From: Dave Hansen on
On Mon, 13 Feb 2006 16:46:26 -0500 in comp.lang.python, Steve Holden
<steve(a)> wrote:

>Dave Hansen wrote:
>> On Sun, 12 Feb 2006 23:30:25 -0500 in comp.lang.python, Steve Holden
>> <steve(a)> wrote:
>>>"Tyoople", "toople" or "tupple" depending on who you are, where you grew
>>>up and who you are speaking to. As with so many Usenet questions,
>>>there's no right answer, only 314 wrong ones :-)
>> FWIW, I've often heard the latter two, but never the first one.
>> "Tuple" by itself tends to be "toople," but as a suffix tends to be
>> "tupple."
>No, but then you probably listen to the noos, not the nyoos, on the TV
>or radio. That's a particularly British pronunciation.

I have heard that pronunciation of "news," and not just from the
British. Back in the mid-1980's I listened to a radio station with a
DJ who, in an attempt at humor, would prefix his news segments with a
nasal "And now, the nYoos!" with the first part of the Y heavily
stressed and about an octave higher in pitch than either end of the
word. He wasn't trying to sound British, just mock-enthusiastic.

>> On NPR ([American] National Public Radio), there's a weekly music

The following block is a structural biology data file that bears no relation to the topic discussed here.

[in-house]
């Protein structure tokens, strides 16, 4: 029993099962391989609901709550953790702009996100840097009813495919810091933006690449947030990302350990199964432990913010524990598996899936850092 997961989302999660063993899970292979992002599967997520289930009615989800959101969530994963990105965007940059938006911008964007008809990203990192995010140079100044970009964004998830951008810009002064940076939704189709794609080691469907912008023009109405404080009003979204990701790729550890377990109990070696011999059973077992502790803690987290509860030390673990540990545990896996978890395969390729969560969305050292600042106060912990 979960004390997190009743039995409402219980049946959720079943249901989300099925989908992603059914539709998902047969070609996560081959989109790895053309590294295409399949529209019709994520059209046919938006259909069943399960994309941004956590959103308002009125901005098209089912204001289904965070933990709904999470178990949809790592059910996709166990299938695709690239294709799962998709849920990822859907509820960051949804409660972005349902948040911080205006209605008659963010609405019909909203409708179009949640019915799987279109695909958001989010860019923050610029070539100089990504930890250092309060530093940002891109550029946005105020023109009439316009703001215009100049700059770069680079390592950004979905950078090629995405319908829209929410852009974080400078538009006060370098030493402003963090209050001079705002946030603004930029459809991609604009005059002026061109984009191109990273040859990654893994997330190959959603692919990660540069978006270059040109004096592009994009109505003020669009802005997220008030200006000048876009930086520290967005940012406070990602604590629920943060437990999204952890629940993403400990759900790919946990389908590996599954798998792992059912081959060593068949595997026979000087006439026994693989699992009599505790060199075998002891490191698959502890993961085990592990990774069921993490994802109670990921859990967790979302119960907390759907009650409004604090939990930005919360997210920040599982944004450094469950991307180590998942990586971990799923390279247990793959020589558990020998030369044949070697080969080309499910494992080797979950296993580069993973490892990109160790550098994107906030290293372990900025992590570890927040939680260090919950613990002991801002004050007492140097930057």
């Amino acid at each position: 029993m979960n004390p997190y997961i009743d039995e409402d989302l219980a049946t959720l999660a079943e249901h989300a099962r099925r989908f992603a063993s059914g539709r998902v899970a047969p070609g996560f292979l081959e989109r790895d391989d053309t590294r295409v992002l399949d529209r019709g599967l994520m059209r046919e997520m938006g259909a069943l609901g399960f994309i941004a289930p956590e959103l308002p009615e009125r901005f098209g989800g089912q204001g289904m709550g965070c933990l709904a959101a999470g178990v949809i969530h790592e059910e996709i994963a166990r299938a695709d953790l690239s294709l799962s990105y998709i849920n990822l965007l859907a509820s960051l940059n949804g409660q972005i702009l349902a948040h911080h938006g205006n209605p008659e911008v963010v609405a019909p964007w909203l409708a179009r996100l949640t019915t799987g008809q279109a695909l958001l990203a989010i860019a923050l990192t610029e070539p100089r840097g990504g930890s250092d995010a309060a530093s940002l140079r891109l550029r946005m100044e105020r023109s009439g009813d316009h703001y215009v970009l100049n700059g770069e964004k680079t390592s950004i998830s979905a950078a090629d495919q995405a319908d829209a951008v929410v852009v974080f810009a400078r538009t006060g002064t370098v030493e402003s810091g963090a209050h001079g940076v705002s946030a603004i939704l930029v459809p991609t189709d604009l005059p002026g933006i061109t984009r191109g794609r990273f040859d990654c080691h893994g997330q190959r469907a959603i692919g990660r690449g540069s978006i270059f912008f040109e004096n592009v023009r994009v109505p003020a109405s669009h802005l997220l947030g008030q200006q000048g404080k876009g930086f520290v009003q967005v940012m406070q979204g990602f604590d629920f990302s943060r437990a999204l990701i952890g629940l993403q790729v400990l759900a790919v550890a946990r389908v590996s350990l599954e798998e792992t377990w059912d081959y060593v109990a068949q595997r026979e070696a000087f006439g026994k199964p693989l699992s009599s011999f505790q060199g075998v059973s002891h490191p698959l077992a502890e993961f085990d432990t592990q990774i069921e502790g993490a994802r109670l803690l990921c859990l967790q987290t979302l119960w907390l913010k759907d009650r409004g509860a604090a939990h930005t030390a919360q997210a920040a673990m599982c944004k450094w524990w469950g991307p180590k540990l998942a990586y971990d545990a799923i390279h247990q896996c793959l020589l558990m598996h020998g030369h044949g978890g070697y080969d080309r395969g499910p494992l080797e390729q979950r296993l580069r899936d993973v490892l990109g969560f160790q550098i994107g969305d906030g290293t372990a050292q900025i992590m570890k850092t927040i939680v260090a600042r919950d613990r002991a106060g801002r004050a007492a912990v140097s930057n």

>> program called "American Routes" pronounced such to conjure the
>> alternate "American Roots."
>Never caught that. Must go get some batteries for my radio.

If you're interested, see

Their station list includes some who broadcast over the web.


Change is inevitable, progress is not.
From: Delaney, Timothy (Tim) on
Grant Edwards wrote:

>> Well, I hope this doesn't make me lose credibility, but I've
>> actually never seen the show! I saw Holy Grail several years
>> ago, though. But I'm very curious about this whole cheese shop
>> skit, so when I get home tonight I'm going to download it. :)
> IMO, it's not as good as the dead-parrot skit, but it's still a
> classic.

And of course, neither are a patch on the Fish-Slapping Dance.

Tim Delaney
From: Peter Maas on
Peter Maas schrieb:
> But tuples mean threefold, twofold etc. and the Latin equivalents
> are triplex duplex simples.

triplex duplex simplex

Peter Maas, Aachen
From: Steve Horsley on
Paddy wrote:
> Its tupple surely.
> The following shows that we are not the first to ponder this:
> Stick tuple into the Windosw XP speech properties preview box and hit
> preview-voice, it says tupple not toople. :-)
Which only goes to prove that it really should be two-pull.
From: Peter Hansen on
Roy Smith wrote:
> Peter Maas <peter.maas(a)> wrote:
>>Latin n-tuple
>>... ...
>>triplex triple
>>duplex duple
>>simplex simple
> Would a 9-tuple be a nipple?

Perhaps, but if you're a dairy farmer, four nipples would definitely be
a "two-pull" again...